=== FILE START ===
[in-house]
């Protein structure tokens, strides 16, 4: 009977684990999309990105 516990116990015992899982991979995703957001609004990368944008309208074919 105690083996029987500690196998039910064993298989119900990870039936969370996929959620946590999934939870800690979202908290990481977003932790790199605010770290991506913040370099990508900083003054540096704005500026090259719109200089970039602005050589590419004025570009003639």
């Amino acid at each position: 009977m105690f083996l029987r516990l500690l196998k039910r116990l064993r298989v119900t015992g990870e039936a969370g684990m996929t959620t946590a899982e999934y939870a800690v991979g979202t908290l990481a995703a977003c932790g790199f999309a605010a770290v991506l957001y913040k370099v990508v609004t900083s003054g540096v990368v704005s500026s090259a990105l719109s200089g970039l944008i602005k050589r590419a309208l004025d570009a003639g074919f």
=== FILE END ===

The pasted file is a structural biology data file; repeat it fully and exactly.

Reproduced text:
[in-house]
């Protein structure tokens, strides 16, 4: 009977684990999309990105 516990116990015992899982991979995703957001609004990368944008309208074919 105690083996029987500690196998039910064993298989119900990870039936969370996929959620946590999934939870800690979202908290990481977003932790790199605010770290991506913040370099990508900083003054540096704005500026090259719109200089970039602005050589590419004025570009003639």
């Amino acid at each position: 009977m105690f083996l029987r516990l500690l196998k039910r116990l064993r298989v119900t015992g990870e039936a969370g684990m996929t959620t946590a899982e999934y939870a800690v991979g979202t908290l990481a995703a977003c932790g790199f999309a605010a770290v991506l957001y913040k370099v990508v609004t900083s003054g540096v990368v704005s500026s090259a990105l719109s200089g970039l944008i602005k050589r590419a309208l004025d570009a003639g074919f």